BIZ BUZZ: Re-Filipinizing Citi | Inquirer Business


For the first time in 35 years, the local franchise of American banking giant Citi has gone back to Filipino hands.

Paul Favila, a 29-year veteran of the foreign bank, was named as new Citi Philippines CEO and country officer, subject to regulatory confirmation. He is filling the post vacated by Aftab Ahmed, who was appointed Citi Taiwan CEO in January.

The last time that Citi Philippines had a Filipino country chief was during the term of the late Rafael Buenaventura, who later on became Bangko Sentral ng Pilipinas governor.

Since that time, the country head role of Citi has expanded significantly and Favila is the first Filipino CEO to oversee the institutional businesses as well as the bank’s growing service center operations. To recall, Citi has offloaded its consumer and retail banking businesses, which are now held by Aboitiz-led Union Bank of the Philippines.

If the surname sounds familiar, it’s because banking is in the Favila DNA. He is the son of former Trade Secretary and Monetary Board member Peter Favila (whose term is ending this July), who himself headed several banking institutions such as Philippine National Bank and Security Bank.

Currently, the younger Favila is country treasurer and head of Citi markets, in charge of foreign exchange, rates, commodities and structured solutions businesses in the Philippines. He joined Citi in 1993 as assistant portfolio manager at Citibank Global Asset Management. He then assumed various roles at Citi Markets.

Before taking over the reins of Citibank Manila’s trading business in 2004, he was part of the first batch of the “Citibank Asian Tiger Program,” during which he had spent time in the Singapore hub and Malaysia dealing rooms, before heading back to Manila. He ran the Philippine trading business for 10 years through 2014 and was responsible for the securities services business until 2021.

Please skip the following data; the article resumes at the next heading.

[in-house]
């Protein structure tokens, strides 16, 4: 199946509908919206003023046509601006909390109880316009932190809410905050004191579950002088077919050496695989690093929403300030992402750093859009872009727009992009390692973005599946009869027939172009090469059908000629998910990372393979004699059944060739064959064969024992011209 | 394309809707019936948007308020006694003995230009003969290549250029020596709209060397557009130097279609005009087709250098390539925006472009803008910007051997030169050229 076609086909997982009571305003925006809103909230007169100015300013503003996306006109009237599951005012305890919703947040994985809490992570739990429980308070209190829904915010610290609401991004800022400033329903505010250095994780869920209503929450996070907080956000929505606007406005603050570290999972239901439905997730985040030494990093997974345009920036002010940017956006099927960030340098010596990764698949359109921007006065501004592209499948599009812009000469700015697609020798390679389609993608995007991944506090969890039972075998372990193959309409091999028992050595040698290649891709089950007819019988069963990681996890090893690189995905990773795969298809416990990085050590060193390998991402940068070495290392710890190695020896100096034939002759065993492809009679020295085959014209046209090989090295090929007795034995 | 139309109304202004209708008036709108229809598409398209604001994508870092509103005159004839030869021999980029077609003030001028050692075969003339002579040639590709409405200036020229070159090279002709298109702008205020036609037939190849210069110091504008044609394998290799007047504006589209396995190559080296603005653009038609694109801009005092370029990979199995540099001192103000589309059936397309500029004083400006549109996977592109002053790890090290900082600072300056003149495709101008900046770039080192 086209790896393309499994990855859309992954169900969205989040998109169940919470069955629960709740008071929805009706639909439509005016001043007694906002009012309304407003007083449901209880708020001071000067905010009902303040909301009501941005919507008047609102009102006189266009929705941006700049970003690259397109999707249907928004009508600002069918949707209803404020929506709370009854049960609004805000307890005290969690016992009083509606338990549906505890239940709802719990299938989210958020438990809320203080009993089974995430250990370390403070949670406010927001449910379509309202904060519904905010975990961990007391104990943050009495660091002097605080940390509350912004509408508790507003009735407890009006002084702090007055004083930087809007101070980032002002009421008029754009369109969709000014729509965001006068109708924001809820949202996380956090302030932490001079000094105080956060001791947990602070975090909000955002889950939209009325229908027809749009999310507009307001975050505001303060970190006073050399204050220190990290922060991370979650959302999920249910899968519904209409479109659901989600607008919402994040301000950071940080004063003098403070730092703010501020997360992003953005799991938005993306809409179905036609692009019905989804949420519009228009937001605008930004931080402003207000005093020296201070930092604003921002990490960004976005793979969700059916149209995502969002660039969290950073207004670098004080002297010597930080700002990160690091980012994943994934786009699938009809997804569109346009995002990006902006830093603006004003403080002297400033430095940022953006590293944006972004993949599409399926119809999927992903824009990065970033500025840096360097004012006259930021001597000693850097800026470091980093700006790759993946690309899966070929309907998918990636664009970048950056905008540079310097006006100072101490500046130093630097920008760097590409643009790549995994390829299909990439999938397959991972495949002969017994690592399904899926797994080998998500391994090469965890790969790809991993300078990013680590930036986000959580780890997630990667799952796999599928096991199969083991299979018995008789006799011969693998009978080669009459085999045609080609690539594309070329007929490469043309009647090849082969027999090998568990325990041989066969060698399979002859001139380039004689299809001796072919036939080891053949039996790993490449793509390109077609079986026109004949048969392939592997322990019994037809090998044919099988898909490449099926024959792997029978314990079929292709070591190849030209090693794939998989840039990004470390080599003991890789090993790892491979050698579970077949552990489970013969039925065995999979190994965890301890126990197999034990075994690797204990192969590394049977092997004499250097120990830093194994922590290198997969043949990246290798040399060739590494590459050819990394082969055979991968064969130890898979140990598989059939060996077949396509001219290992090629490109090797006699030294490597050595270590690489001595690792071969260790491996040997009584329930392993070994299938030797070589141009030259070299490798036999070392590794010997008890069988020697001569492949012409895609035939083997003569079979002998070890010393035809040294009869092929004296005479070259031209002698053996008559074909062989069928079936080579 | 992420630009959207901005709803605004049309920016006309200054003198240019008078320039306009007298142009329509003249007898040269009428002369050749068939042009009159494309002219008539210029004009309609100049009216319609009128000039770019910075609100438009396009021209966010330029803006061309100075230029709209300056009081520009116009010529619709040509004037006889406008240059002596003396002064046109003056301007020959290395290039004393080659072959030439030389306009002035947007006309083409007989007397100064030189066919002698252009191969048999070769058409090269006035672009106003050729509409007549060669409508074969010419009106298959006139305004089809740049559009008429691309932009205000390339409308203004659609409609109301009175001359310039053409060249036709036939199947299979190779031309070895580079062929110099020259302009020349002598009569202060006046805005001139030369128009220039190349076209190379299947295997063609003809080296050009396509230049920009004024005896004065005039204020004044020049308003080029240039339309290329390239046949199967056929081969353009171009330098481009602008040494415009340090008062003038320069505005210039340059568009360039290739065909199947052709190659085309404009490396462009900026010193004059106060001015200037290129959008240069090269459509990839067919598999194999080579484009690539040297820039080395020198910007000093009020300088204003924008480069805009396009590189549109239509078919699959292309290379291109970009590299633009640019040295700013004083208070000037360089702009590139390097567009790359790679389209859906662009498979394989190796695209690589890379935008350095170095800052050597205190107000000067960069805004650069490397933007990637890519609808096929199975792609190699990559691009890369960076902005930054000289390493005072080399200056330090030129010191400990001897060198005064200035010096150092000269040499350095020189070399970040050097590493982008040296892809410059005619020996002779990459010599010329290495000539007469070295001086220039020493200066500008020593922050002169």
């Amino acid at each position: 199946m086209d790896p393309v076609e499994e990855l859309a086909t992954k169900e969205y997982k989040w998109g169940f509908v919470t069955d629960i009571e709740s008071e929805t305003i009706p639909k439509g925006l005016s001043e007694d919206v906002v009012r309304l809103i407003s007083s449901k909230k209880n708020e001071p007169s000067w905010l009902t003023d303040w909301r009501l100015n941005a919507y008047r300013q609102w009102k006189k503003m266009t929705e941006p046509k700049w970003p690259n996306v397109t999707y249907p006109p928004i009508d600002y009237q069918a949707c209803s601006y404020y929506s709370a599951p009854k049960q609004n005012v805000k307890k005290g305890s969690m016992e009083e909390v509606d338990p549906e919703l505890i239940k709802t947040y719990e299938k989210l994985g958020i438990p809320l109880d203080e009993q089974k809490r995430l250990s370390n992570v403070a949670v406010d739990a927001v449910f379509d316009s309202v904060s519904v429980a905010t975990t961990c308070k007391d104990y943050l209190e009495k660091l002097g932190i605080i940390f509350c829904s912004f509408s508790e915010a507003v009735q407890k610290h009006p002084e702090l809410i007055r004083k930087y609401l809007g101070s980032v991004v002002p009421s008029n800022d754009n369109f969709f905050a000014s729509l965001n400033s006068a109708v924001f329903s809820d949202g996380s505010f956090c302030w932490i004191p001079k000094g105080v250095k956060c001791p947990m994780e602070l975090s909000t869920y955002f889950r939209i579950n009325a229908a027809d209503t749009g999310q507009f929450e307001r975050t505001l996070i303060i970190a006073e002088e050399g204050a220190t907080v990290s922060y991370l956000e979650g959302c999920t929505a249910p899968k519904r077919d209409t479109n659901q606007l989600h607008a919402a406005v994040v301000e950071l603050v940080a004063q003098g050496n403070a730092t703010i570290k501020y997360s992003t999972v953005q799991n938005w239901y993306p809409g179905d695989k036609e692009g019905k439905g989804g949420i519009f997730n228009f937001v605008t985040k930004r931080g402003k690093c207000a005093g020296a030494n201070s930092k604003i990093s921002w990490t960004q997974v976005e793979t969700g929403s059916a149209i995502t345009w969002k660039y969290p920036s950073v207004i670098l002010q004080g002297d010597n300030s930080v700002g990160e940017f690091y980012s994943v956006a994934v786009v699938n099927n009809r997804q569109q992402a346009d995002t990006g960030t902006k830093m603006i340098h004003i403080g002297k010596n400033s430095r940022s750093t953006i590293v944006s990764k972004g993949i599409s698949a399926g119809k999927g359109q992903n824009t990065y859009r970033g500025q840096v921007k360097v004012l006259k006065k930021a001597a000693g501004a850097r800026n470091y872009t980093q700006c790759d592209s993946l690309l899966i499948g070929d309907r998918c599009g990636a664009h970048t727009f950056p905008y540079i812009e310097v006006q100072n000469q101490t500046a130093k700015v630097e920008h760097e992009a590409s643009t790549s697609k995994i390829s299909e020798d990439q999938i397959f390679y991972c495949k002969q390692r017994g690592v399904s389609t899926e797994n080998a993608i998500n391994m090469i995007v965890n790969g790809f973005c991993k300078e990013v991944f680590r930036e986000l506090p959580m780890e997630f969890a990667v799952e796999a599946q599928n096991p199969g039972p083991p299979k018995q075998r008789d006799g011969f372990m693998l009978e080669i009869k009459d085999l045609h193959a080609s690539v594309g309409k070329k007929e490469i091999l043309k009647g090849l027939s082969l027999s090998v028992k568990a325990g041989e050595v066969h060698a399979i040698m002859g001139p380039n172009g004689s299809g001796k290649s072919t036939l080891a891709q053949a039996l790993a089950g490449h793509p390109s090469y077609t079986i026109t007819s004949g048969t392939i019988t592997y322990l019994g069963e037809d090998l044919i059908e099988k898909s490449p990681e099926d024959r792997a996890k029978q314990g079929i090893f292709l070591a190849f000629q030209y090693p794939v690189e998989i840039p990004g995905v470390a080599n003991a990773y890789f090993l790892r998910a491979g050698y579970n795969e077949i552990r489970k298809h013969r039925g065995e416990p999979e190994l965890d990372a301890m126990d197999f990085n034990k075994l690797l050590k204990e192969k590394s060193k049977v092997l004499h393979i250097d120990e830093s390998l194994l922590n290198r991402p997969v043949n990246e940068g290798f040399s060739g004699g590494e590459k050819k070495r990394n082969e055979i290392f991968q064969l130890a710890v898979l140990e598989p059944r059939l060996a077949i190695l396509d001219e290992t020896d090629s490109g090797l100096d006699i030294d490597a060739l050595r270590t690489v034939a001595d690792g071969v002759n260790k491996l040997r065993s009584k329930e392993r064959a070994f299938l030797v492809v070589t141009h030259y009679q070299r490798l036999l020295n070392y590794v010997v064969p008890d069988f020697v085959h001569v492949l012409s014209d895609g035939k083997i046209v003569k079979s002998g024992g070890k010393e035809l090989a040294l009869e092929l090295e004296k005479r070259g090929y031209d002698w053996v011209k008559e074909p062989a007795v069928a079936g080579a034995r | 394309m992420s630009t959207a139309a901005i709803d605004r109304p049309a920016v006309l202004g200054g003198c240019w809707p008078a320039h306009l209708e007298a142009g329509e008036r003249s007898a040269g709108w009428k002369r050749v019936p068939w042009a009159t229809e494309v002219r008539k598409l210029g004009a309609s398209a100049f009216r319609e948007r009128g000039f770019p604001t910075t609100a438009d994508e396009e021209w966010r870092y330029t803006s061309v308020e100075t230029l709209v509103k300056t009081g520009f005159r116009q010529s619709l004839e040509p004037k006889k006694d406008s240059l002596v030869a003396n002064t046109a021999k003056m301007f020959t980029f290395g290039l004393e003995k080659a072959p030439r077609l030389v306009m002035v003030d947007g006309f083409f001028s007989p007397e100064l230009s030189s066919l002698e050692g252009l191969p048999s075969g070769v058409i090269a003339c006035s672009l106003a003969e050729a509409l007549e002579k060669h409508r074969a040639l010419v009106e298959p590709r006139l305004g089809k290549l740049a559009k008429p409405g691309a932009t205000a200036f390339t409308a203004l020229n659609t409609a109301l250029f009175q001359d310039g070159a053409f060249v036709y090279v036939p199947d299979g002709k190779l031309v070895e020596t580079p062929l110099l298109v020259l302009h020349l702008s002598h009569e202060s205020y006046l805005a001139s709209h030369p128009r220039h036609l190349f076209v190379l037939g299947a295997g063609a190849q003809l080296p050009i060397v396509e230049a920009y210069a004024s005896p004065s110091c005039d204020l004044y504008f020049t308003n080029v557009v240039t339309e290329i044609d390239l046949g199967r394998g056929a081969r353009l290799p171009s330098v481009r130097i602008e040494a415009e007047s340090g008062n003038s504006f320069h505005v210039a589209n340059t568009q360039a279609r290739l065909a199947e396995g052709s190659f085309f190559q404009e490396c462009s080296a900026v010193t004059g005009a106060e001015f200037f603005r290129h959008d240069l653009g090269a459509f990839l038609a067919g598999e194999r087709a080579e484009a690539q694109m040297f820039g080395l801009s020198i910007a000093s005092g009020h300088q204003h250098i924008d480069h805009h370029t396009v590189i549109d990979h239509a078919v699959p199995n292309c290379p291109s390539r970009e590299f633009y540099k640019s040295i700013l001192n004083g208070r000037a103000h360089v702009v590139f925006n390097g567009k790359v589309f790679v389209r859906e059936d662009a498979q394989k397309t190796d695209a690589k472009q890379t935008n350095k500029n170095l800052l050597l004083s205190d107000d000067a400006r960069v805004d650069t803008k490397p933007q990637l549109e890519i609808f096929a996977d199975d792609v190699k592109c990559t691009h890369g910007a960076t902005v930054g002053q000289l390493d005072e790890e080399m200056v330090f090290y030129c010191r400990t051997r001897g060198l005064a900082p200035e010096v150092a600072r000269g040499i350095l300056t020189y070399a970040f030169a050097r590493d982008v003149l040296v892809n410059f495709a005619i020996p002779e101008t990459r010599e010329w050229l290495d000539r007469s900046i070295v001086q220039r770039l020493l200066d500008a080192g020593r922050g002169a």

—Doris Dumlao-Abadilla

Alcantara joins UP president’s team

Angelo Jimenez has been sworn in as the 22nd president of the University of the Philippines (UP), succeeding former Securities and Exchange Commission commissioner Danilo Concepcion, and he has named his executive team led by executive vice president Jose Fernando Alcantara.

Alcantara was brought in to infuse the country’s national university with the inputs from the private sector, having served as executive director of the Chamber of Commerce of the Philippine Islands and vice president of the Philippine Stock Exchange, aside from holding executive positions in industries such as shipping, shipbuilding, finance and insurance.

The product of the London School of Economics and University of South Carolina also has his requisite UP stripes.

Alcantara not only earned his Political Science degree from UP Diliman, he also chaired the University Student Council from 1982 to 1983 and was also jailed for two years—1979 to 1981—during the Marcos dictatorship, at the same time as Satur Ocampo, Fidel Agcaoili and former PLDT spokesperson Mon Isberto.

This spirit of activism combined with his 32 years in the private sector makes him a valuable addition to the team of Jimenez, who has vowed to transform UP into a “learner-centered digital university” engaged in scientific, cultural and artistic pedagogy, research and public service.

—Tina Arceo-Dumlao

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